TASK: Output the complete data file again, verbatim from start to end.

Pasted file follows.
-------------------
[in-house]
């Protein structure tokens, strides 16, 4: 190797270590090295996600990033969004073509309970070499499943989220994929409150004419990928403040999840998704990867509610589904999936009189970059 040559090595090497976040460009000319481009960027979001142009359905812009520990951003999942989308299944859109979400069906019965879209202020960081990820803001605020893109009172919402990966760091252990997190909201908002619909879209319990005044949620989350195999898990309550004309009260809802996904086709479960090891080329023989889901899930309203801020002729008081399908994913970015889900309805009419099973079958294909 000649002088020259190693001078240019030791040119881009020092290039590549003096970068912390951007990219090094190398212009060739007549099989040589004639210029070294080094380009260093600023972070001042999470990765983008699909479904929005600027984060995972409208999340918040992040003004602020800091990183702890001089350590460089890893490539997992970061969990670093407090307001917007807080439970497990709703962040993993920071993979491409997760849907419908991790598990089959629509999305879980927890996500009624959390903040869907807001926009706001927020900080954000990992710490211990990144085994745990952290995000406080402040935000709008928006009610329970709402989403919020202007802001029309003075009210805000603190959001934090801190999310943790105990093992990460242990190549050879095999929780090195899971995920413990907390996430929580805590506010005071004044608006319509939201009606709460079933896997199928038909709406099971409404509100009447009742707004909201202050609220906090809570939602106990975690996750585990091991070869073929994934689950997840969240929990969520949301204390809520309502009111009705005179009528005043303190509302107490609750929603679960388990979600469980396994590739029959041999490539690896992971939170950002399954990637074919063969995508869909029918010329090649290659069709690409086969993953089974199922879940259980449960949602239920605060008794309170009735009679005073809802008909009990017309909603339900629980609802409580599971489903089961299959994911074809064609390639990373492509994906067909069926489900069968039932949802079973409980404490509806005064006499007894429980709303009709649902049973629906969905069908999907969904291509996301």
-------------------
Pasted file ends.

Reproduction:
[in-house]
């Protein structure tokens, strides 16, 4: 190797270590090295996600990033969004073509309970070499499943989220994929409150004419990928403040999840998704990867509610589904999936009189970059 040559090595090497976040460009000319481009960027979001142009359905812009520990951003999942989308299944859109979400069906019965879209202020960081990820803001605020893109009172919402990966760091252990997190909201908002619909879209319990005044949620989350195999898990309550004309009260809802996904086709479960090891080329023989889901899930309203801020002729008081399908994913970015889900309805009419099973079958294909 000649002088020259190693001078240019030791040119881009020092290039590549003096970068912390951007990219090094190398212009060739007549099989040589004639210029070294080094380009260093600023972070001042999470990765983008699909479904929005600027984060995972409208999340918040992040003004602020800091990183702890001089350590460089890893490539997992970061969990670093407090307001917007807080439970497990709703962040993993920071993979491409997760849907419908991790598990089959629509999305879980927890996500009624959390903040869907807001926009706001927020900080954000990992710490211990990144085994745990952290995000406080402040935000709008928006009610329970709402989403919020202007802001029309003075009210805000603190959001934090801190999310943790105990093992990460242990190549050879095999929780090195899971995920413990907390996430929580805590506010005071004044608006319509939201009606709460079933896997199928038909709406099971409404509100009447009742707004909201202050609220906090809570939602106990975690996750585990091991070869073929994934689950997840969240929990969520949301204390809520309502009111009705005179009528005043303190509302107490609750929603679960388990979600469980396994590739029959041999490539690896992971939170950002399954990637074919063969995508869909029918010329090649290659069709690409086969993953089974199922879940259980449960949602239920605060008794309170009735009679005073809802008909009990017309909603339900629980609802409580599971489903089961299959994911074809064609390639990373492509994906067909069926489900069968039932949802079973409980404490509806005064006499007894429980709303009709649902049973629906969905069908999907969904291509996301």